Hierarchy Of Needs In The Holocaust Night By Elie Wiesel

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Maslow's hierarchy of needs is a motivational theory that Abraham Maslow observed and reported in a paper published in Psychological Review. In psychology Maslow's theory is described as a 5 tier pyramid with the needs most crucial to human survival on the bottom and the less important needs of love, self-esteem, and self-actualization on the top. Humans most basic needs of physical survival takes precedence over all other human needs. In Elie Wiesel's 1st person account of his experience in concentration camps during the holocaust Night , Wiesel describes both the loss of his family, his faith, and his home, but also how he was denied all basic needs for human survival. The severe mental and physical suffering that the Jewish prisoners experienced at the hands of the Nazis conditioned them to put their human values and beliefs aside so that they could simply survive.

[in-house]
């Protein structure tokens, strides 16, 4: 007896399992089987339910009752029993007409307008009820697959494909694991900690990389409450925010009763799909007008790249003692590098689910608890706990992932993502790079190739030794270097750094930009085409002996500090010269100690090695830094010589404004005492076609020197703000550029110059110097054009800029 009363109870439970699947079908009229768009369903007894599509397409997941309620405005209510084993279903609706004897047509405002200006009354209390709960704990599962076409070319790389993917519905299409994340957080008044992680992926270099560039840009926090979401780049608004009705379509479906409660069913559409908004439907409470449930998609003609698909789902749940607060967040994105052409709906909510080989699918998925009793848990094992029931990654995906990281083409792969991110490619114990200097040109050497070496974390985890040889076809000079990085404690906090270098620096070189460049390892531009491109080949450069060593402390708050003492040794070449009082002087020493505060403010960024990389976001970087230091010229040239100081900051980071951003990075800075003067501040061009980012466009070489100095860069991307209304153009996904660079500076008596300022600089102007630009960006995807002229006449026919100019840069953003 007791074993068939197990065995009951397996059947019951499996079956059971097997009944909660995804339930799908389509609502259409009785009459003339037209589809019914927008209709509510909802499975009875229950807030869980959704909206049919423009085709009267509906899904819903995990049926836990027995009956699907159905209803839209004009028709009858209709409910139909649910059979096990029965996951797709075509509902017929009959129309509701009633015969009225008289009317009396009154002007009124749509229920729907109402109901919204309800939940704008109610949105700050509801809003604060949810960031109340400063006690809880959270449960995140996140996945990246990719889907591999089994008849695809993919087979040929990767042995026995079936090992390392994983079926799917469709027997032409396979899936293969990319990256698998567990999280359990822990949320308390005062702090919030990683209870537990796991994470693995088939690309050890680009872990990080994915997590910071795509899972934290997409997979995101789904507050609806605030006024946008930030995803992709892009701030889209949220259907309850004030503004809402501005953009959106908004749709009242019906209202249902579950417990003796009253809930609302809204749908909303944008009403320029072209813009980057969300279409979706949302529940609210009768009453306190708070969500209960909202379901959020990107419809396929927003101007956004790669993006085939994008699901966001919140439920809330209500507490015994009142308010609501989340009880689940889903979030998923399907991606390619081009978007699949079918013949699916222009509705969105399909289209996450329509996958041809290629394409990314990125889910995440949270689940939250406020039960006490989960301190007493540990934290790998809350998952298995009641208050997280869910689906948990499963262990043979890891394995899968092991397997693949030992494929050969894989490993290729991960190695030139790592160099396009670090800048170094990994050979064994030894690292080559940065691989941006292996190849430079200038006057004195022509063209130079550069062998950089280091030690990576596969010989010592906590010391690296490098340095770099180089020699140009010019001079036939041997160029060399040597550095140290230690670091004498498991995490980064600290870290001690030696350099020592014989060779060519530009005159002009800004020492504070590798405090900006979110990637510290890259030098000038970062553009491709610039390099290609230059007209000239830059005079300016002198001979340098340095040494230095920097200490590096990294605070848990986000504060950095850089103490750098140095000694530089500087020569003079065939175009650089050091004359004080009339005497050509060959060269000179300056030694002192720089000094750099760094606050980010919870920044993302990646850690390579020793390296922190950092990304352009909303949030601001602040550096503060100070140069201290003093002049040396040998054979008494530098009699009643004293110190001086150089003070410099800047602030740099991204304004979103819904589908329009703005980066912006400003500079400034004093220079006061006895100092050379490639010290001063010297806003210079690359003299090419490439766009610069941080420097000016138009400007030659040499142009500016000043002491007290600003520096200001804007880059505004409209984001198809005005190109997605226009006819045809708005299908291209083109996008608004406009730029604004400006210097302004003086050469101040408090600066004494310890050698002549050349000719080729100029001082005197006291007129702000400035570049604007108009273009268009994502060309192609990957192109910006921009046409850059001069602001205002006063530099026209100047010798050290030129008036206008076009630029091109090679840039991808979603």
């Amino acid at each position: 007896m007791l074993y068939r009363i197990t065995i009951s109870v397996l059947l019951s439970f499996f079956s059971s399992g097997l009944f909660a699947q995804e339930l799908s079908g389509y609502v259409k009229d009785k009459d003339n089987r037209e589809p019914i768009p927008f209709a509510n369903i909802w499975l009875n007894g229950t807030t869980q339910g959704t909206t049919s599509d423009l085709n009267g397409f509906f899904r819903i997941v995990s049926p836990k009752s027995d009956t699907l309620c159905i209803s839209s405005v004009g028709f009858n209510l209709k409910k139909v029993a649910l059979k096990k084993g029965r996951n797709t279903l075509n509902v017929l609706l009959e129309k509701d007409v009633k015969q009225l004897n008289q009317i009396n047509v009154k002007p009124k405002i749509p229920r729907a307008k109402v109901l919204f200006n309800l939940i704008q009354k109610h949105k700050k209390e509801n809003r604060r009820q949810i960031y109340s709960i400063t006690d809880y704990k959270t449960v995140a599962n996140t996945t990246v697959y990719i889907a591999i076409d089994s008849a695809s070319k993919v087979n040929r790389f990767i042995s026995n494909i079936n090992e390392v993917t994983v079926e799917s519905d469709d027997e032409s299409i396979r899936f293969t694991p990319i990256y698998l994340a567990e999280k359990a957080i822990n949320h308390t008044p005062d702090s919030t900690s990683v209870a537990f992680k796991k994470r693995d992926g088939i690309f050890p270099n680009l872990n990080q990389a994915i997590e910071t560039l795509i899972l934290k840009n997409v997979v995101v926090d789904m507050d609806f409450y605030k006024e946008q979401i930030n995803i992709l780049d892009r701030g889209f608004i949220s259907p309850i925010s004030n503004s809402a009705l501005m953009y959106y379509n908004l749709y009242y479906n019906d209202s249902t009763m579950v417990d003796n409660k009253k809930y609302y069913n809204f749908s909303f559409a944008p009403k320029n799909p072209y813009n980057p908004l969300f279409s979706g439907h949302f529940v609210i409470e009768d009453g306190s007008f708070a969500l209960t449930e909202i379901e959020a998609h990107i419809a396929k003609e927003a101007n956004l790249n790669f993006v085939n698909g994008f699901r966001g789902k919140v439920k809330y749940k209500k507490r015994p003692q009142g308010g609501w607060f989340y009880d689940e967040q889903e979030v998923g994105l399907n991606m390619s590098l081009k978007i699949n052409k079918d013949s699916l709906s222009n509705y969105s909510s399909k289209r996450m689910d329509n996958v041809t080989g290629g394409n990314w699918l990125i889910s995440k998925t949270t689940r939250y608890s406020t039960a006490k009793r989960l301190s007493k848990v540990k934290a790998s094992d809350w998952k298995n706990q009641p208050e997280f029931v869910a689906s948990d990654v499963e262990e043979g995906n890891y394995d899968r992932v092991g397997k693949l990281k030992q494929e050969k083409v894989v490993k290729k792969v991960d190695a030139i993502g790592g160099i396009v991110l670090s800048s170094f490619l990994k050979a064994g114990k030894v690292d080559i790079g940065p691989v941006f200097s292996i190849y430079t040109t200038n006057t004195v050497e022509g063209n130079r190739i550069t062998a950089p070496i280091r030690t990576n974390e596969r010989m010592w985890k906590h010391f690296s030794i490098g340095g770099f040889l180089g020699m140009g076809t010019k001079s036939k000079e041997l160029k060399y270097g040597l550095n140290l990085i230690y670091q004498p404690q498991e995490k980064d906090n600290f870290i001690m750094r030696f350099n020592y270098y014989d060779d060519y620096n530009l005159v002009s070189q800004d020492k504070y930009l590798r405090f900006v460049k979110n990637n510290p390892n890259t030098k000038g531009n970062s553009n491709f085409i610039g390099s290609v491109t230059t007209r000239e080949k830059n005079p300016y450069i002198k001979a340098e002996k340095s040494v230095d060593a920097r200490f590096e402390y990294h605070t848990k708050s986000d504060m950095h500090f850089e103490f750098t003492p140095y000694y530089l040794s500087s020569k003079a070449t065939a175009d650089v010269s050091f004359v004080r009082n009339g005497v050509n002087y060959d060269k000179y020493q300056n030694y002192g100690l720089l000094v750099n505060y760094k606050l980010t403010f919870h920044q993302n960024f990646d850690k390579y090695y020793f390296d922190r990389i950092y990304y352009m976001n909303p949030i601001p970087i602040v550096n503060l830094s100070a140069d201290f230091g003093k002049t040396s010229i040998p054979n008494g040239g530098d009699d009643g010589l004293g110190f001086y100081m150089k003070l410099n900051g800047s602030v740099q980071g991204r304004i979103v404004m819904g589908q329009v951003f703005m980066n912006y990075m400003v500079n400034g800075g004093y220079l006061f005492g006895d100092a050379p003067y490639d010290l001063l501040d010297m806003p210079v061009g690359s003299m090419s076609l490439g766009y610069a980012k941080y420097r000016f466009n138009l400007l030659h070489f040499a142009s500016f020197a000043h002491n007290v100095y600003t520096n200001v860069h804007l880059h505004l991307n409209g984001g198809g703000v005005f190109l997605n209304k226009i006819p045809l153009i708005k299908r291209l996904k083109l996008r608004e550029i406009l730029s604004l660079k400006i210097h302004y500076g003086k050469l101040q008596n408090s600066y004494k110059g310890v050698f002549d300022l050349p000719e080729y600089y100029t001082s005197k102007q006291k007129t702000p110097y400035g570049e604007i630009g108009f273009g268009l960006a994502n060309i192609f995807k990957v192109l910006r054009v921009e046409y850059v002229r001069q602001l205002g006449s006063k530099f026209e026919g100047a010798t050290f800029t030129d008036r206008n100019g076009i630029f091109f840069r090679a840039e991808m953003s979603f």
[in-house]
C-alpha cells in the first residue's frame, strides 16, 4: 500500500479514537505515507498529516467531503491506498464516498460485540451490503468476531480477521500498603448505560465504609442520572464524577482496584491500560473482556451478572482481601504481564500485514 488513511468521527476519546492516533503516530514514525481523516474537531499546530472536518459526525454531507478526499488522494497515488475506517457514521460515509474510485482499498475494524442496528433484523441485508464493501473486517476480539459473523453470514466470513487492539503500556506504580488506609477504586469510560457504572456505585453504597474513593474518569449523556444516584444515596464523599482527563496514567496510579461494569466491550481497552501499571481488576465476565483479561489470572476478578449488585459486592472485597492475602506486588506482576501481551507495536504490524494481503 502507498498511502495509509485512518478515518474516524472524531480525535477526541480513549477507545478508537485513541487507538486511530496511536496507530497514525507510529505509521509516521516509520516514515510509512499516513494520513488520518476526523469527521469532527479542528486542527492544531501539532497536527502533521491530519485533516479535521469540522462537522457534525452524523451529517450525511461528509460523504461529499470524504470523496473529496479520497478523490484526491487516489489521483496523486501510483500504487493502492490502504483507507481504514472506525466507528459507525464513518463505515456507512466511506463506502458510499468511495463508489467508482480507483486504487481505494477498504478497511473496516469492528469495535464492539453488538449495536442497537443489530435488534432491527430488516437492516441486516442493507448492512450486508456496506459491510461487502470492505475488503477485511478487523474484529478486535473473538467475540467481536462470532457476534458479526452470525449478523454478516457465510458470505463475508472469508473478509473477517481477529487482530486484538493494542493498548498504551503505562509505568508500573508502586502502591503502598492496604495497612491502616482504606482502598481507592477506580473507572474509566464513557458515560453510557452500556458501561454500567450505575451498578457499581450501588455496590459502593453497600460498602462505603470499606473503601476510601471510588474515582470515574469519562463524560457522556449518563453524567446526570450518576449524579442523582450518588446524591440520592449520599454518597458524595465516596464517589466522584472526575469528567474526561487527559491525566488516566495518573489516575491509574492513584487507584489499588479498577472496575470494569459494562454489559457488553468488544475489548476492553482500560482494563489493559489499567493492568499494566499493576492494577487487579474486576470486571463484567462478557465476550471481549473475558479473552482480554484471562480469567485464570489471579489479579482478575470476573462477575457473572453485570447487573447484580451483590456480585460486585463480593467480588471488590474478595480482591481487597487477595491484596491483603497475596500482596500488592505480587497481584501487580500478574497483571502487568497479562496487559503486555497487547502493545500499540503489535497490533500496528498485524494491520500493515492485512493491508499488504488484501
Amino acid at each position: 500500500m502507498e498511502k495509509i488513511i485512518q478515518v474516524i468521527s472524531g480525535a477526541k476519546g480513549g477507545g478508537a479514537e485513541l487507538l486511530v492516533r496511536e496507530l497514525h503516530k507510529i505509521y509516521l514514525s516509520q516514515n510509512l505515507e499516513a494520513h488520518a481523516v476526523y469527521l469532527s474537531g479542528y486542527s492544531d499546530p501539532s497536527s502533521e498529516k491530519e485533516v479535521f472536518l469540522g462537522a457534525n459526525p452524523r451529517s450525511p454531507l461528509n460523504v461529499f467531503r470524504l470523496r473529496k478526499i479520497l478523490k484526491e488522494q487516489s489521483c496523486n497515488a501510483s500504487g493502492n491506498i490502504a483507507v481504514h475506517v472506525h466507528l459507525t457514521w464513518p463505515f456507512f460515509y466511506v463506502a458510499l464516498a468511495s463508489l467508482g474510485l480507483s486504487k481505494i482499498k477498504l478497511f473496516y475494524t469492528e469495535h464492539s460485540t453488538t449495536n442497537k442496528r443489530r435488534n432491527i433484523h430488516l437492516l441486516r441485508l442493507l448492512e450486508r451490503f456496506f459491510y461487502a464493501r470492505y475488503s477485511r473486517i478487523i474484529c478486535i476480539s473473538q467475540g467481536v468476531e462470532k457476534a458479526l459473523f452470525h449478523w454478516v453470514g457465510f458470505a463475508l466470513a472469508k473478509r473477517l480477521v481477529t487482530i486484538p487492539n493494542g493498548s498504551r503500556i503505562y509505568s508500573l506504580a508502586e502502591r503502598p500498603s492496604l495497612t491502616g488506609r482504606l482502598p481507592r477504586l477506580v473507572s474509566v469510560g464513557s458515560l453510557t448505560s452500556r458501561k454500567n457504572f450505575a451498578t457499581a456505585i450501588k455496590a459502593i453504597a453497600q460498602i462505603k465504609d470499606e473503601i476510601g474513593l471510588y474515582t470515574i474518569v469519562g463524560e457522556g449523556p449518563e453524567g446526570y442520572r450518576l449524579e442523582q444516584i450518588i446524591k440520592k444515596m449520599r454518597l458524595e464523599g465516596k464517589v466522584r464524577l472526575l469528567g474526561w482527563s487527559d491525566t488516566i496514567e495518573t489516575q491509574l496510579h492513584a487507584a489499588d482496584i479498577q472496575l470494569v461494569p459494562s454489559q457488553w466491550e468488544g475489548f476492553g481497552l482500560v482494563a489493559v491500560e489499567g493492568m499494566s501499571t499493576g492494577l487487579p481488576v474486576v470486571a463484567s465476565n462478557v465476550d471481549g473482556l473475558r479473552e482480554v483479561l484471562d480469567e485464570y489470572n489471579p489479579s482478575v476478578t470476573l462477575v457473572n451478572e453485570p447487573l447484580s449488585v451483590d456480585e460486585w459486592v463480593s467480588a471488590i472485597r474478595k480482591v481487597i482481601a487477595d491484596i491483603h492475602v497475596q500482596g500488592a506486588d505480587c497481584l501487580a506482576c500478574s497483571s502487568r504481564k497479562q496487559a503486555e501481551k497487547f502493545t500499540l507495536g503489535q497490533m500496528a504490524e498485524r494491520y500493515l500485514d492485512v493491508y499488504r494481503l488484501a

In Elie Wiesel's memoire, instincts of self-preservation overwhelm all other human emotion. While at Auschwitz Elie and his father were transferred to new barracks were Elie's father was beaten by a gypsy inmate who was in charge for politely asking were the bathroom was. Elie describes his reaction of standing petrified and thinking "What had happened to me? My father had just been struck, in front of me, and I had not even blinked. I had watched and kept silent. Only yesterday, I would have dug my nails into this criminal's flesh. Had I changed that much? So fast? Remorse began to gnaw at me. All I could think was: I shall never forgive them for this. My father must have guessed my thoughts, because he whispered in my ear: 'It doesn’t hurt.' His cheek still bore the red mark of the hand." (3.117-120)Elie's lack of reaction showcases how the environment of the concentration camp was already conditioning Elie to put his needs of survival ahead of his human identity. Weasels description of the events show how the brutality of the camps have changed Elie's actions and thoughts because Elie knows that interfering in the encounter would mean sacrificing basic survival; love and human emotions are no longer a priority.
Maslow's theory explains how the severe and degrading conditions that the prisoners are subjected to have turned the prisoners

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